You can run the application directly from the frontend, bypassing the shell. Do not forget to set the correct environment for running your executable on the login node as this will be used for execution with srun.

[kreutz1@deepv Temp]$ ml GCC/10.3.0 ParaStationMPI/5.4.9-1
[kreutz1@deepv Temp]$ srun -A deep -p dp-cn -N 4 -n 8 -t 00:30:00 ./MPI_HelloWorld
Hello World from rank 7 of 8 on dp-cn04
Hello World from rank 3 of 8 on dp-cn02
Hello World from rank 6 of 8 on dp-cn04
Hello World from rank 2 of 8 on dp-cn02
Hello World from rank 4 of 8 on dp-cn03
Hello World from rank 0 of 8 on dp-cn01
Hello World from rank 1 of 8 on dp-cn01
Hello World from rank 5 of 8 on dp-cn03

It can be useful to create an allocation which can be used for several runs of your job:

[kreutz1@deepv Temp]$ salloc -A deep -p dp-cn -N 4 -n 8 -t 00:30:00
salloc: Granted job allocation 69263
[kreutz1@deepv Temp]$ srun ./MPI_HelloWorld
Hello World from rank 7 of 8 on dp-cn04
Hello World from rank 3 of 8 on dp-cn02
Hello World from rank 6 of 8 on dp-cn04
Hello World from rank 2 of 8 on dp-cn02
Hello World from rank 5 of 8 on dp-cn03
Hello World from rank 1 of 8 on dp-cn01
Hello World from rank 4 of 8 on dp-cn03
Hello World from rank 0 of 8 on dp-cn01
...
# several more runs
...
[kreutz1@deepv Temp]$ exit
exit
salloc: Relinquishing job allocation 69263

Note that in this case the -N and -n options for the srun command can be skipped (they default to the corresponding options given to salloc).

Batch script

As stated above, it is recommended to load the necessary modules within the script and submit the script from a clean environment.

The following script hello_cluster.sh will unload all modules and load the modules required for executing the given binary:

#!/bin/bash

#SBATCH --partition=dp-esb
#SBATCH -A deep
#SBATCH -N 4
#SBATCH -n 8
#SBATCH -o /p/project/cdeep/kreutz1/hello_cluster-%j.out
#SBATCH -e /p/project/cdeep/kreutz1/hello_cluster-%j.err
#SBATCH --time=00:10:00

ml purge
ml GCC ParaStationMPI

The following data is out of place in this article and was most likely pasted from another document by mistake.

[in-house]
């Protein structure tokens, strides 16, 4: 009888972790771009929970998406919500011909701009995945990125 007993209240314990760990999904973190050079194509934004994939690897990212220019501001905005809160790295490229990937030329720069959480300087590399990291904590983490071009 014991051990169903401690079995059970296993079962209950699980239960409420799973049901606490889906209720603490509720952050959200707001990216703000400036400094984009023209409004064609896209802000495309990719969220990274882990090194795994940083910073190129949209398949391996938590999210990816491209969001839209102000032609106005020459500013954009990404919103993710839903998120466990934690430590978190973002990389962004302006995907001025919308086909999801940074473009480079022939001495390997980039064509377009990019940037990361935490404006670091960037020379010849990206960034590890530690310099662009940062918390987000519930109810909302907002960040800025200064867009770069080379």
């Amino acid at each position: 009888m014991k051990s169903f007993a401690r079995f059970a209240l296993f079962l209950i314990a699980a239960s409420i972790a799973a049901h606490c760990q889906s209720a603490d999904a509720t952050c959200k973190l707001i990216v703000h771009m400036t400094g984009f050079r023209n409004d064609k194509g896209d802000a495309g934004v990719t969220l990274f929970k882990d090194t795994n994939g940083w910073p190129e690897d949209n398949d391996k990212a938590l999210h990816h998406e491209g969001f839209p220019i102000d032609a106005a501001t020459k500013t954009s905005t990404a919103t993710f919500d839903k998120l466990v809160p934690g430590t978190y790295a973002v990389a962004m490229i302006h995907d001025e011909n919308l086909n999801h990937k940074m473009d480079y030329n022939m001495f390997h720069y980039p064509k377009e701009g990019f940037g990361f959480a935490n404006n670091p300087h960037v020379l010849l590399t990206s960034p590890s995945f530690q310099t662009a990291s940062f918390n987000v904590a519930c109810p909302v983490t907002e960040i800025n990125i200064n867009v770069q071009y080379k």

srun ./MPI_HelloWorld

This script requests 4 nodes of the ESB module with 8 tasks, specifies the stdout and stderr files, and asks for 10 minutes of walltime. You can submit the job script as follows:

[kreutz1@deepv Temp]$ sbatch hello_cluster.sh 
Submitted batch job 69264

… and check what it's doing:

[kreutz1@deepv Temp]$ squeue -u $USER
             JOBID PARTITION     NAME     USER ST       TIME  NODES NODELIST(REASON)
             69264     dp-cn hello_cl  kreutz1 CG       0:04      4 dp-cn[01-04]

Once finished, you can check the result (and the error file if needed)

[kreutz1@deepv Temp]$ cat /p/project/cdeep/kreutz1/hello_cluster-69264.out 
Hello World from rank 7 of 8 on dp-esb37
Hello World from rank 3 of 8 on dp-esb35
Hello World from rank 5 of 8 on dp-esb36
Hello World from rank 1 of 8 on dp-esb34
Hello World from rank 6 of 8 on dp-esb37
Hello World from rank 2 of 8 on dp-esb35
Hello World from rank 4 of 8 on dp-esb36
Hello World from rank 0 of 8 on dp-esb34

Information on past jobs and accounting

The sacct command can be used to enquire the Slurm database about a past job.

[kreutz1@deepv Temp]$ sacct -j 69268
       JobID    JobName  Partition    Account  AllocCPUS      State ExitCode 
------------ ---------- ---------- ---------- ---------- ---------- -------- 
69268+0            bash      dp-cn deepest-a+         96  COMPLETED      0:0 
69268+0.0    MPI_Hello+            deepest-a+          2  COMPLETED      0:0 
69268+1            bash     dp-dam deepest-a+        384  COMPLETED      0:0 

On the Cluster (CM) nodes it's possible to query the consumed energy for a certain job:

[kreutz1@deepv kreutz1]$ sacct -o ConsumedEnergy,JobName,JobID,CPUTime,AllocNodes -j 69326
ConsumedEnergy    JobName        JobID    CPUTime AllocNodes 
-------------- ---------- ------------ ---------- ---------- 
       496.70K hpl_MKL_O+ 69326          16:28:48          1 
             0      batch 69326.batch    16:28:48          1 
       496.70K xlinpack_+ 69326.0        08:10:24          1 

This feature will also be for the ESB nodes.